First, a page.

The research found a dramatic improvement in ethical behavior with just a few spritzes of citrus-scented Windex. … [To appear in] a forthcoming issue of Psychological Science. … “Could be that getting our kids to clean up their rooms might help them clean up their acts, too.”
The study titled “The Smell of Virtue” was unusually simple and conclusive. Participants engaged in several tasks, the only difference being that some worked in unscented rooms, while others worked in rooms freshly spritzed with Windex. …
Subjects in clean-scented rooms were less likely to exploit the trust of their partners, returning a significantly higher share of the money. The average amount of cash given back by the people in the “normal” room was $2.81. But the people in the clean-scented room gave back an average of $5.33. … Participants surveyed in a Windex-ed room were significantly more interested in volunteering (4.21 on a 7-point scale) than those in a normal room (3.29). 22 percent of Windex-ed room participants said they’d like to donate money, compared to only 6 percent of those in a normal room.
Follow-up questions confirmed that participants didn’t notice the scent in the room and that their mood at the time of the experiment didn’t affect the outcomes. … Their 2006 paper in Science reported that transgressions activated a desire to be physically cleansed.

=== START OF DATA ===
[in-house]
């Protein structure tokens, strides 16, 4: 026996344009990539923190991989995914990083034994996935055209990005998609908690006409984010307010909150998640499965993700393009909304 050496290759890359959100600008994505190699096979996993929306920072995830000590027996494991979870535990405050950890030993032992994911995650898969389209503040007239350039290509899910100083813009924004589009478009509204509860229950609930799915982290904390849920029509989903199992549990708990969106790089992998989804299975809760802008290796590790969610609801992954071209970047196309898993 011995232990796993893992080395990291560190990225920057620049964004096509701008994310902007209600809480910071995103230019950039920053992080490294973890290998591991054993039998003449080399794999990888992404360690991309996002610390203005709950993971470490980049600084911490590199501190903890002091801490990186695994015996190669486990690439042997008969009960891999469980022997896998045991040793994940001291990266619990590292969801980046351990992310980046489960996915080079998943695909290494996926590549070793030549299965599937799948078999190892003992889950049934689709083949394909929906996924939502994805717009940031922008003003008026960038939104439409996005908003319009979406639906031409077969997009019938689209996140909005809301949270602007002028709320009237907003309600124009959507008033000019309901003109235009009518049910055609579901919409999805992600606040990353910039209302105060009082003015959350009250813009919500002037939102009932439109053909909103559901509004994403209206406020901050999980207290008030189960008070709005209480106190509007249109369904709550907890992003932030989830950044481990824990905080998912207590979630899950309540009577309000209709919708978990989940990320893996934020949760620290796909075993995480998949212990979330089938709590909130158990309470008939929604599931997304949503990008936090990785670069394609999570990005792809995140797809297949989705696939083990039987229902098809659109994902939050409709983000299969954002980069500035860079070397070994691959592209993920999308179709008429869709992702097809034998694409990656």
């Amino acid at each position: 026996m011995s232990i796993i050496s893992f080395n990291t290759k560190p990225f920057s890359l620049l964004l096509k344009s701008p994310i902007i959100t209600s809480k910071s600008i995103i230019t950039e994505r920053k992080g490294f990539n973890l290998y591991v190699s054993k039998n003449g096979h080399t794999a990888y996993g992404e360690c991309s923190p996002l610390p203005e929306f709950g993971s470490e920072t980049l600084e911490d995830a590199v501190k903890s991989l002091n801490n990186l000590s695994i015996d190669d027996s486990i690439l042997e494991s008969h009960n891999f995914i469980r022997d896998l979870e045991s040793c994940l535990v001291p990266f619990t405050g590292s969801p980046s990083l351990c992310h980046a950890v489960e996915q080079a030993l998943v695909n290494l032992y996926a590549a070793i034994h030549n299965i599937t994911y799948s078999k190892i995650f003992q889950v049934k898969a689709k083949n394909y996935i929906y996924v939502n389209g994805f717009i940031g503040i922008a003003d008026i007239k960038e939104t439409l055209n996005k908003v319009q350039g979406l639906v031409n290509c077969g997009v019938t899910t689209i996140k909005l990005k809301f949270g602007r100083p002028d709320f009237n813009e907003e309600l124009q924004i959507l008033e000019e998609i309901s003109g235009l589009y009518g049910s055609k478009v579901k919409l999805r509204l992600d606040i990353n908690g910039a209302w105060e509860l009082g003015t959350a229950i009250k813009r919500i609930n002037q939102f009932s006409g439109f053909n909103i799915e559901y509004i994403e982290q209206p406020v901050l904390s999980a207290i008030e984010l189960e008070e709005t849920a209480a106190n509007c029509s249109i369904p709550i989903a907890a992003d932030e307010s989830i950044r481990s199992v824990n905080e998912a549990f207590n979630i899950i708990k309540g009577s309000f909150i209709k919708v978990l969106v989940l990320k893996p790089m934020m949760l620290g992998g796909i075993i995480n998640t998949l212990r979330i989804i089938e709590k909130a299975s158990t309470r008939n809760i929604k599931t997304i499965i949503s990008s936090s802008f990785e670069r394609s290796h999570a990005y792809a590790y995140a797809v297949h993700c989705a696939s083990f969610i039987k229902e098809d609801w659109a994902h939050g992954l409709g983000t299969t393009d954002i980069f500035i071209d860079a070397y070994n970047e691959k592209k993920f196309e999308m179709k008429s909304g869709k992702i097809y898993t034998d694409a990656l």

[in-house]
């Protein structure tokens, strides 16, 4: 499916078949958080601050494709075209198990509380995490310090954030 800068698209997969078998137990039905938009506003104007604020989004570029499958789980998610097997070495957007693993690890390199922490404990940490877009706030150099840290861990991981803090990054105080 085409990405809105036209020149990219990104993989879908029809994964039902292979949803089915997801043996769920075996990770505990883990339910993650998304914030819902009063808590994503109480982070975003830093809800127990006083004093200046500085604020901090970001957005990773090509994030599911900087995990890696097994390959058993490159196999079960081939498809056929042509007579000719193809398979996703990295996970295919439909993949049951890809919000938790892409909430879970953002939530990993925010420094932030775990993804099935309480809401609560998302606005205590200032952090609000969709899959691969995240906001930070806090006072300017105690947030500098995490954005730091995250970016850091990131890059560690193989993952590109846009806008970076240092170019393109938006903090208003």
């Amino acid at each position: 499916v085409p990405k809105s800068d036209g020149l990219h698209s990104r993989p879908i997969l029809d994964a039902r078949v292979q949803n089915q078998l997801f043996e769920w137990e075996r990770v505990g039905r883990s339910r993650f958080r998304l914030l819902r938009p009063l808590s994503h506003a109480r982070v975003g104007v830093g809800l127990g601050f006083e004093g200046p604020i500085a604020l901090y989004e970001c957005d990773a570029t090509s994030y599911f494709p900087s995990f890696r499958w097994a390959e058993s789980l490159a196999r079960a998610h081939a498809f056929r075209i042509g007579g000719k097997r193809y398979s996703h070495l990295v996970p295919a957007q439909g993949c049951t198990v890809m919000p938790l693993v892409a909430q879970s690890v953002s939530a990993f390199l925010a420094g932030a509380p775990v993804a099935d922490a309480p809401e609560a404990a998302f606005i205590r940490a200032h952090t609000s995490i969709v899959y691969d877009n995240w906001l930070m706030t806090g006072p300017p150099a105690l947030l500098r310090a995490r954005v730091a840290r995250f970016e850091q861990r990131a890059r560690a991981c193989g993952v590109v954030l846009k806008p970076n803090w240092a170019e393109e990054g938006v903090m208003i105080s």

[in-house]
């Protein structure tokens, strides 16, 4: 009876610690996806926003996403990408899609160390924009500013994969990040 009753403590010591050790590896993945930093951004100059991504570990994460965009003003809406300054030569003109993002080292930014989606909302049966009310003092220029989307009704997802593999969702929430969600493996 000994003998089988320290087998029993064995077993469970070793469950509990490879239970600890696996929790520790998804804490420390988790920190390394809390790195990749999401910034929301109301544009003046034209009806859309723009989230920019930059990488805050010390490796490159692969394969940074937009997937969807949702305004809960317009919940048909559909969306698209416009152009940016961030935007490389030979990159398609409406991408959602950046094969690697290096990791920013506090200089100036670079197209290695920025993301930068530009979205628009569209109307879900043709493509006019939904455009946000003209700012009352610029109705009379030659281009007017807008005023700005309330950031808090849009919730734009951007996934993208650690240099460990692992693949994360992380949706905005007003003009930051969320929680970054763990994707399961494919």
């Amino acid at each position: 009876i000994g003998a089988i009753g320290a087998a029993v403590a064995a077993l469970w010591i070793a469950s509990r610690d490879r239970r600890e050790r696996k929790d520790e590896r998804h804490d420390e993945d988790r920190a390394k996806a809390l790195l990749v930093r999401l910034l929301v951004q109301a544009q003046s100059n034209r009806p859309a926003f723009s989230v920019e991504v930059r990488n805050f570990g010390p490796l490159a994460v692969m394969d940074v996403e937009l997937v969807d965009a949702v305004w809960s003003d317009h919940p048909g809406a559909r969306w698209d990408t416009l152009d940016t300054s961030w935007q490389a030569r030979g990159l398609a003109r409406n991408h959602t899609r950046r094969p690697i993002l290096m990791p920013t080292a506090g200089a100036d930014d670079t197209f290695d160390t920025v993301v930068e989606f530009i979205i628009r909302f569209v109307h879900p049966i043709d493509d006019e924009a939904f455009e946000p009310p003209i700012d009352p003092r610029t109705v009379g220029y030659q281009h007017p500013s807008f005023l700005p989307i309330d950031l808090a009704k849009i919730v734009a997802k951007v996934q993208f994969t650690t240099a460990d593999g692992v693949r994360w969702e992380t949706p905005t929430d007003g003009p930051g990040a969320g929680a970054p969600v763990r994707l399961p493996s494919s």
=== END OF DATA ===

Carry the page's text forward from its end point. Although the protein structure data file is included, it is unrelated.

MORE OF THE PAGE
In my experience, the touchy-feely folks who talk the most about wanting to encourage more trust and charity do not get along that well with the anal folks who want everything to be very clean. So I expect the first group will be reluctant to accept that this second group has been right all along – they want more charity their way, via folks feeling guilty, not via folks feeling clean. So even if this study is confirmed by further research, I expect lots of resistance to its policy implications. After all, politics is less about policy, and charity less about outcomes, than about who should be admired.
Hat tip to Bruce Bartlett.